Titanic-Wreck Tour Charging $250,000 a Guest Is Missing

A diving craft from a company that charges $250,000 for tours of the Titanic shipwreck has gone missing in the North Atlantic with five people aboard.

(Bloomberg) — A diving craft from a company that charges $250,000 for tours of the Titanic shipwreck has gone missing in the North Atlantic with five people aboard.

“Our entire focus is on the crew members in the submersible and their families,” OceanGate Expeditions, which runs underwater vessels for charter and scientific exploration, said in a statement Monday. “We are working toward the safe return of the crew members.”

Among those missing is Hamish Harding, chairman of Action Aviation, according to Mark Butler, managing director of the Dubai-based aircraft brokerage. In a Twitter post Sunday, the company said that “the sub had a successful launch and Hamish is currently diving.”

OceanGate offers 10-day expeditions to the Titanic site providing “qualified explorers” the opportunity to join as mission specialists, who pay fees to underwrite their training and participation with the science teams exploring the legendary ship that sank in 1912 on its maiden transatlantic voyage after hitting an iceberg. The guests pay a quarter-million dollars, according to the New York Times, which first reported the rescue operation. 

The search is receiving “extensive assistance” from several government agencies and deep sea companies in trying to re-establish contact with the missing submersible, according to the OceanGate statement. A company representative didn’t reply to requests for further comment.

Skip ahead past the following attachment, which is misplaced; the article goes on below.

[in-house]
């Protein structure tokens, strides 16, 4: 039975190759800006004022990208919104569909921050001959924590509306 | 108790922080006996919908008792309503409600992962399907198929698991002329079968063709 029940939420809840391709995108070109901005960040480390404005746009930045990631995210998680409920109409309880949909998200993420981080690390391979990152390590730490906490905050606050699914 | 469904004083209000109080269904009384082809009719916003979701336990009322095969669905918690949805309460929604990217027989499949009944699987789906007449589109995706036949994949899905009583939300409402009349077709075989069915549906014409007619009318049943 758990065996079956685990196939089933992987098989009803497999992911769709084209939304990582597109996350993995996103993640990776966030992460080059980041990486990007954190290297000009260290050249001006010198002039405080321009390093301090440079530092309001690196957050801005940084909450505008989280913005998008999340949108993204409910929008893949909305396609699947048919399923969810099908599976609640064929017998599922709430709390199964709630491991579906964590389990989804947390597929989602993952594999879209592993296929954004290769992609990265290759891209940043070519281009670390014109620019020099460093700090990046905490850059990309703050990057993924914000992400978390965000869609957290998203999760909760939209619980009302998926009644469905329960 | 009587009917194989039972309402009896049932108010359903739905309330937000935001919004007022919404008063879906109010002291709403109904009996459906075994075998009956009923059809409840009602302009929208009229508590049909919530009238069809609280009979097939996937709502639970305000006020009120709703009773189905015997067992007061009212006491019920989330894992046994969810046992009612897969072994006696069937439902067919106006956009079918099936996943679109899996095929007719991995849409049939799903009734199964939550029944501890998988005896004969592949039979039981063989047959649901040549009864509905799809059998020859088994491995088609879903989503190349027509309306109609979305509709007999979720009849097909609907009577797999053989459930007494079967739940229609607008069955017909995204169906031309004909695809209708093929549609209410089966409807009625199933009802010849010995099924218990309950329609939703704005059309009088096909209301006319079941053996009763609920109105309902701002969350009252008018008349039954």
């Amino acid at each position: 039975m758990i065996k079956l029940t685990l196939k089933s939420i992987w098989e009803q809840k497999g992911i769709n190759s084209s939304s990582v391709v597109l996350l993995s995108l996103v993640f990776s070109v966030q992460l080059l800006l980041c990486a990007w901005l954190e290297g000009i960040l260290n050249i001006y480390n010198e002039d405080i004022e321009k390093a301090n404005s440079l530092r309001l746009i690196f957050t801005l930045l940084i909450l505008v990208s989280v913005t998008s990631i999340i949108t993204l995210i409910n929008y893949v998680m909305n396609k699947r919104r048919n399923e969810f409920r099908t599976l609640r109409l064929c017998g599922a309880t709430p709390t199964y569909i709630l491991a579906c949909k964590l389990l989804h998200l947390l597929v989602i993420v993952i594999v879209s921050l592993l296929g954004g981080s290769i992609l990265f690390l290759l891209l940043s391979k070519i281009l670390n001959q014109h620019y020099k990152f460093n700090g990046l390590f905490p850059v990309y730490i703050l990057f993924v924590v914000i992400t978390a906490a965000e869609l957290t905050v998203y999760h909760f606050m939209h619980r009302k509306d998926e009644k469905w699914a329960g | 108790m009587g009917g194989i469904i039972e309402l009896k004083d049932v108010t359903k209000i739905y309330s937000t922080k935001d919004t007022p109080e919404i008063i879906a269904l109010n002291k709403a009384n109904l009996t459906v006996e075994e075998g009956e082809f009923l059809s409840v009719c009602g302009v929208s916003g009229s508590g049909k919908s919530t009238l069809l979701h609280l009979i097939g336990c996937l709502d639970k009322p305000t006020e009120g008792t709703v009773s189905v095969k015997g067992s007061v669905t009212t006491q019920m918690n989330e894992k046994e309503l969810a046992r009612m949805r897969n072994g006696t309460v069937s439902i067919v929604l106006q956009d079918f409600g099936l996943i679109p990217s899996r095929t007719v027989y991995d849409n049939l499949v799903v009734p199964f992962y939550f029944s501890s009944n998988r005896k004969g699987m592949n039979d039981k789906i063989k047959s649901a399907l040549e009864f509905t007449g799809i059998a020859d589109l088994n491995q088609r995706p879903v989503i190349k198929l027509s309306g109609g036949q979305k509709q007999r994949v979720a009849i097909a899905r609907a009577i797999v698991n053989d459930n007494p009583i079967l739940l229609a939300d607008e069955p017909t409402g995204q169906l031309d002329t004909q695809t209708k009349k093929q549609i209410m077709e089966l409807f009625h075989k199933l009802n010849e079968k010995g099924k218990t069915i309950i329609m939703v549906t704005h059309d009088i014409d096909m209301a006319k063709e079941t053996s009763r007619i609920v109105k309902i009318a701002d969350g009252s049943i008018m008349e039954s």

Lost Communications

The US Coast Guard received a call Sunday from the submersible’s command ship, the Polar Prince, that it lost communications with the vessel about 900 miles (1,450 kilometers) east of Cape Cod, Massachusetts, according to Lt. Samantha Corcoran, a Coast Guard spokesperson in Boston. A C-130 plane with radar capability was dispatched to search the area Sunday, and on Monday was joined by a Canadian P-8 Poseidon, an aircraft designed for anti-submarine warfare. 

“We’re focused on the search and hoping to safely locate all five individuals,” Corcoran said.

Everett, Washington-based OceanGate ran expeditions to explore the wreck in 2021 and 2022, with a maximum depth of 3,800 meters (12,500 feet), according to the firm’s website. A photo of a submersible and the Titanic dive operations was posted on its Twitter feed on June 1.

The trips consist of eight days at sea to survey the wreckage and document the sunken vessel’s condition, as well as the flora and fauna inhabiting the wreck site.

The missing submersible, the Titan, carries a pilot and four crew members to a maximum depth of 4,000 meters and has an onboard real-time system to monitor the health of passengers that provides “early warning detection for the pilot with enough time to arrest the descent and safely return to surface,” according to OceanGate’s website.

(Updates with missing crew member in third paragraph. An earlier version corrected the spelling of OceanGate.)

More stories like this are available on bloomberg.com

©2023 Bloomberg L.P.